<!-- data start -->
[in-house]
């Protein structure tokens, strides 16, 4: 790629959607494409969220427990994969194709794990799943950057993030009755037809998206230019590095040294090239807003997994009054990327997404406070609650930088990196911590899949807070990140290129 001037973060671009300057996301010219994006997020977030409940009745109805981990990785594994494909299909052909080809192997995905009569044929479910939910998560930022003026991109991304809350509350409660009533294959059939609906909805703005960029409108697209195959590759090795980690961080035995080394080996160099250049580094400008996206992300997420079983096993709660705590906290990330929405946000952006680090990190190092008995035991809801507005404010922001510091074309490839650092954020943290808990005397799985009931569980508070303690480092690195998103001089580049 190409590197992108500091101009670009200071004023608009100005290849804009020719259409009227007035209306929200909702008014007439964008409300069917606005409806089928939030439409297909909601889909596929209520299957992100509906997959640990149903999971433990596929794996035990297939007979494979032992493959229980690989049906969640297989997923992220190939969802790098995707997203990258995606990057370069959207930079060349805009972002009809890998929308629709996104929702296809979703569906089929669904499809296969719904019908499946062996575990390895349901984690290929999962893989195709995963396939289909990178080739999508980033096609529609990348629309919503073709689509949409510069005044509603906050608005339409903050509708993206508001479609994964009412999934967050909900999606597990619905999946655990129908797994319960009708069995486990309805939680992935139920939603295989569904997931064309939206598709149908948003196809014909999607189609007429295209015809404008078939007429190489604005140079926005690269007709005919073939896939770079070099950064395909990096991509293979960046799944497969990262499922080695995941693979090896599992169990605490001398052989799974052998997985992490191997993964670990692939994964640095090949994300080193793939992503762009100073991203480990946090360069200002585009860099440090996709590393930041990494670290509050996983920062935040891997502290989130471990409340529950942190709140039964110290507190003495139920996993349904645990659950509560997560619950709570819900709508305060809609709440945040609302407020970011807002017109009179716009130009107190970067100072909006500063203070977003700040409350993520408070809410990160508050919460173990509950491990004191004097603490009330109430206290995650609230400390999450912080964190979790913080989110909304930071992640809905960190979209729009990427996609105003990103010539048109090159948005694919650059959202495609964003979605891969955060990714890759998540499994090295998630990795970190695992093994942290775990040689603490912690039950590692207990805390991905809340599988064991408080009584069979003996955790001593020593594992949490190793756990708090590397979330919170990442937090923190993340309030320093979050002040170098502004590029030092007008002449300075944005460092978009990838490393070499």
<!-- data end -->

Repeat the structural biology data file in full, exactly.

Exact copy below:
[in-house]
């Protein structure tokens, strides 16, 4: 790629959607494409969220427990994969194709794990799943950057993030009755037809998206230019590095040294090239807003997994009054990327997404406070609650930088990196911590899949807070990140290129 001037973060671009300057996301010219994006997020977030409940009745109805981990990785594994494909299909052909080809192997995905009569044929479910939910998560930022003026991109991304809350509350409660009533294959059939609906909805703005960029409108697209195959590759090795980690961080035995080394080996160099250049580094400008996206992300997420079983096993709660705590906290990330929405946000952006680090990190190092008995035991809801507005404010922001510091074309490839650092954020943290808990005397799985009931569980508070303690480092690195998103001089580049 190409590197992108500091101009670009200071004023608009100005290849804009020719259409009227007035209306929200909702008014007439964008409300069917606005409806089928939030439409297909909601889909596929209520299957992100509906997959640990149903999971433990596929794996035990297939007979494979032992493959229980690989049906969640297989997923992220190939969802790098995707997203990258995606990057370069959207930079060349805009972002009809890998929308629709996104929702296809979703569906089929669904499809296969719904019908499946062996575990390895349901984690290929999962893989195709995963396939289909990178080739999508980033096609529609990348629309919503073709689509949409510069005044509603906050608005339409903050509708993206508001479609994964009412999934967050909900999606597990619905999946655990129908797994319960009708069995486990309805939680992935139920939603295989569904997931064309939206598709149908948003196809014909999607189609007429295209015809404008078939007429190489604005140079926005690269007709005919073939896939770079070099950064395909990096991509293979960046799944497969990262499922080695995941693979090896599992169990605490001398052989799974052998997985992490191997993964670990692939994964640095090949994300080193793939992503762009100073991203480990946090360069200002585009860099440090996709590393930041990494670290509050996983920062935040891997502290989130471990409340529950942190709140039964110290507190003495139920996993349904645990659950509560997560619950709570819900709508305060809609709440945040609302407020970011807002017109009179716009130009107190970067100072909006500063203070977003700040409350993520408070809410990160508050919460173990509950491990004191004097603490009330109430206290995650609230400390999450912080964190979790913080989110909304930071992640809905960190979209729009990427996609105003990103010539048109090159948005694919650059959202495609964003979605891969955060990714890759998540499994090295998630990795970190695992093994942290775990040689603490912690039950590692207990805390991905809340599988064991408080009584069979003996955790001593020593594992949490190793756990708090590397979330919170990442937090923190993340309030320093979050002040170098502004590029030092007008002449300075944005460092978009990838490393070499």